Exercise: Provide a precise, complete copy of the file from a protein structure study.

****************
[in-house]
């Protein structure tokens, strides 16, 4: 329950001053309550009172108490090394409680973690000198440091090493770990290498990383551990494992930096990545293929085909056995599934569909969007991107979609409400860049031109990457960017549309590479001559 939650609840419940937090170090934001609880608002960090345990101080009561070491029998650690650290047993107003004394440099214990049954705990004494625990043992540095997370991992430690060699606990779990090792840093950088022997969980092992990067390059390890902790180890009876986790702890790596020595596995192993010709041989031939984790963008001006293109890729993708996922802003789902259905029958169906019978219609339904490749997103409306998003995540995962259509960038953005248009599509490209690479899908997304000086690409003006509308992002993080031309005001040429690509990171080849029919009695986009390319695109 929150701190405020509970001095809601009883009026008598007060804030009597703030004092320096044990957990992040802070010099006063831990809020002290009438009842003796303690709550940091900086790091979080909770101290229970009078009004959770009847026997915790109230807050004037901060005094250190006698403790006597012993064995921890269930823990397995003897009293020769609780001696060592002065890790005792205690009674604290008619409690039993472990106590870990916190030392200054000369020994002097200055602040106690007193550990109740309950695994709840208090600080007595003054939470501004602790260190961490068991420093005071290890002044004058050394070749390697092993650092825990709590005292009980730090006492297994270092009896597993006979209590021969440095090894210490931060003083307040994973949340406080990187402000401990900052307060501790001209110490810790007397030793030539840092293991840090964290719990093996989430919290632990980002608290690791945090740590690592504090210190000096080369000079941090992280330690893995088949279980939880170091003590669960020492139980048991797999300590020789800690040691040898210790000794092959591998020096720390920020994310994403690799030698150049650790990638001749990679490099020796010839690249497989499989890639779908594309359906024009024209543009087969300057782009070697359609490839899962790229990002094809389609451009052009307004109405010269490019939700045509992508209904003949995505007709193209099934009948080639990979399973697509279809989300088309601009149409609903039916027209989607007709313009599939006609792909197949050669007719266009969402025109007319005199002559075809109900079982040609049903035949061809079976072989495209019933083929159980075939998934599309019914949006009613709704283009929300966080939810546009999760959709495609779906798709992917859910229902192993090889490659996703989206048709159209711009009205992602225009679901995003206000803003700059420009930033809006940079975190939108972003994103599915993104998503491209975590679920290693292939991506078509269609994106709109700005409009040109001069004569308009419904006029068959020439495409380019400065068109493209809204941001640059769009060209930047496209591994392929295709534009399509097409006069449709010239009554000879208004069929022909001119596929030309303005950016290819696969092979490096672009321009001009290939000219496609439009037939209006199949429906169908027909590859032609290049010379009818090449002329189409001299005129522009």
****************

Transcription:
[in-house]
């Protein structure tokens, strides 16, 4: 329950001053309550009172108490090394409680973690000198440091090493770990290498990383551990494992930096990545293929085909056995599934569909969007991107979609409400860049031109990457960017549309590479001559 939650609840419940937090170090934001609880608002960090345990101080009561070491029998650690650290047993107003004394440099214990049954705990004494625990043992540095997370991992430690060699606990779990090792840093950088022997969980092992990067390059390890902790180890009876986790702890790596020595596995192993010709041989031939984790963008001006293109890729993708996922802003789902259905029958169906019978219609339904490749997103409306998003995540995962259509960038953005248009599509490209690479899908997304000086690409003006509308992002993080031309005001040429690509990171080849029919009695986009390319695109 929150701190405020509970001095809601009883009026008598007060804030009597703030004092320096044990957990992040802070010099006063831990809020002290009438009842003796303690709550940091900086790091979080909770101290229970009078009004959770009847026997915790109230807050004037901060005094250190006698403790006597012993064995921890269930823990397995003897009293020769609780001696060592002065890790005792205690009674604290008619409690039993472990106590870990916190030392200054000369020994002097200055602040106690007193550990109740309950695994709840208090600080007595003054939470501004602790260190961490068991420093005071290890002044004058050394070749390697092993650092825990709590005292009980730090006492297994270092009896597993006979209590021969440095090894210490931060003083307040994973949340406080990187402000401990900052307060501790001209110490810790007397030793030539840092293991840090964290719990093996989430919290632990980002608290690791945090740590690592504090210190000096080369000079941090992280330690893995088949279980939880170091003590669960020492139980048991797999300590020789800690040691040898210790000794092959591998020096720390920020994310994403690799030698150049650790990638001749990679490099020796010839690249497989499989890639779908594309359906024009024209543009087969300057782009070697359609490839899962790229990002094809389609451009052009307004109405010269490019939700045509992508209904003949995505007709193209099934009948080639990979399973697509279809989300088309601009149409609903039916027209989607007709313009599939006609792909197949050669007719266009969402025109007319005199002559075809109900079982040609049903035949061809079976072989495209019933083929159980075939998934599309019914949006009613709704283009929300966080939810546009999760959709495609779906798709992917859910229902192993090889490659996703989206048709159209711009009205992602225009679901995003206000803003700059420009930033809006940079975190939108972003994103599915993104998503491209975590679920290693292939991506078509269609994106709109700005409009040109001069004569308009419904006029068959020439495409380019400065068109493209809204941001640059769009060209930047496209591994392929295709534009399509097409006069449709010239009554000879208004069929022909001119596929030309303005950016290819696969092979490096672009321009001009290939000219496609439009037939209006199949429906169908027909590859032609290049010379009818090449002329189409001299005129522009």